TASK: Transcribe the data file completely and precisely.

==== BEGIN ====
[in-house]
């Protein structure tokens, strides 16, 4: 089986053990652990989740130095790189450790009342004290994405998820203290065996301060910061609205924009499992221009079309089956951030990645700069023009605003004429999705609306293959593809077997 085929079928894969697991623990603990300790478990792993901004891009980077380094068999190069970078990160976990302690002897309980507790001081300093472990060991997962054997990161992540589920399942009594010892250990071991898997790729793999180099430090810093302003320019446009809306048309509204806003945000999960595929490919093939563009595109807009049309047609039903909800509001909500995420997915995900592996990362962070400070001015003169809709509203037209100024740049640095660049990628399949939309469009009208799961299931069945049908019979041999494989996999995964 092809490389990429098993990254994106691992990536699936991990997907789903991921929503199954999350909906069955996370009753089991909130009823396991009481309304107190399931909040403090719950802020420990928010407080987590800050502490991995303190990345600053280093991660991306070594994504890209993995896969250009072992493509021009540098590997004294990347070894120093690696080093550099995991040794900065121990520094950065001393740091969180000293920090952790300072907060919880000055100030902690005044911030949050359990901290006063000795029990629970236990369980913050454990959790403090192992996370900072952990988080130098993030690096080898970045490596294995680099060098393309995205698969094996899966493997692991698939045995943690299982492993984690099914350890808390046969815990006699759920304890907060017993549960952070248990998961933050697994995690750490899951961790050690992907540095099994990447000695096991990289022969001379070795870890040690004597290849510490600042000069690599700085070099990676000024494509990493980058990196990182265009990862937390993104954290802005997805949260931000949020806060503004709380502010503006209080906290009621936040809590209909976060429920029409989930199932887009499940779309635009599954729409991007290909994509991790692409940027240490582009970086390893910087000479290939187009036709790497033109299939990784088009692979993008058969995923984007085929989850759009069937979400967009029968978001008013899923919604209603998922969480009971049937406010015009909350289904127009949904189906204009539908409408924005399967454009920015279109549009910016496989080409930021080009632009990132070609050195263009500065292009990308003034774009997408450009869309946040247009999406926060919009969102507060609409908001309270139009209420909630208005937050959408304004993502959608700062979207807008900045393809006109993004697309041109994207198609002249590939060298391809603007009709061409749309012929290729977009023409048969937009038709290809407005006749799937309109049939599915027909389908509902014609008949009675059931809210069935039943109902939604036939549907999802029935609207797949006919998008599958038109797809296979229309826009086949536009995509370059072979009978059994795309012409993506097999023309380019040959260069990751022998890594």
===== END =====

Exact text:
[in-house]
């Protein structure tokens, strides 16, 4: 089986053990652990989740130095790189450790009342004290994405998820203290065996301060910061609205924009499992221009079309089956951030990645700069023009605003004429999705609306293959593809077997 085929079928894969697991623990603990300790478990792993901004891009980077380094068999190069970078990160976990302690002897309980507790001081300093472990060991997962054997990161992540589920399942009594010892250990071991898997790729793999180099430090810093302003320019446009809306048309509204806003945000999960595929490919093939563009595109807009049309047609039903909800509001909500995420997915995900592996990362962070400070001015003169809709509203037209100024740049640095660049990628399949939309469009009208799961299931069945049908019979041999494989996999995964 092809490389990429098993990254994106691992990536699936991990997907789903991921929503199954999350909906069955996370009753089991909130009823396991009481309304107190399931909040403090719950802020420990928010407080987590800050502490991995303190990345600053280093991660991306070594994504890209993995896969250009072992493509021009540098590997004294990347070894120093690696080093550099995991040794900065121990520094950065001393740091969180000293920090952790300072907060919880000055100030902690005044911030949050359990901290006063000795029990629970236990369980913050454990959790403090192992996370900072952990988080130098993030690096080898970045490596294995680099060098393309995205698969094996899966493997692991698939045995943690299982492993984690099914350890808390046969815990006699759920304890907060017993549960952070248990998961933050697994995690750490899951961790050690992907540095099994990447000695096991990289022969001379070795870890040690004597290849510490600042000069690599700085070099990676000024494509990493980058990196990182265009990862937390993104954290802005997805949260931000949020806060503004709380502010503006209080906290009621936040809590209909976060429920029409989930199932887009499940779309635009599954729409991007290909994509991790692409940027240490582009970086390893910087000479290939187009036709790497033109299939990784088009692979993008058969995923984007085929989850759009069937979400967009029968978001008013899923919604209603998922969480009971049937406010015009909350289904127009949904189906204009539908409408924005399967454009920015279109549009910016496989080409930021080009632009990132070609050195263009500065292009990308003034774009997408450009869309946040247009999406926060919009969102507060609409908001309270139009209420909630208005937050959408304004993502959608700062979207807008900045393809006109993004697309041109994207198609002249590939060298391809603007009709061409749309012929290729977009023409048969937009038709290809407005006749799937309109049939599915027909389908509902014609008949009675059931809210069935039943109902939604036939549907999802029935609207797949006919998008599958038109797809296979229309826009086949536009995509370059072979009978059994795309012409993506097999023309380019040959260069990751022998890594």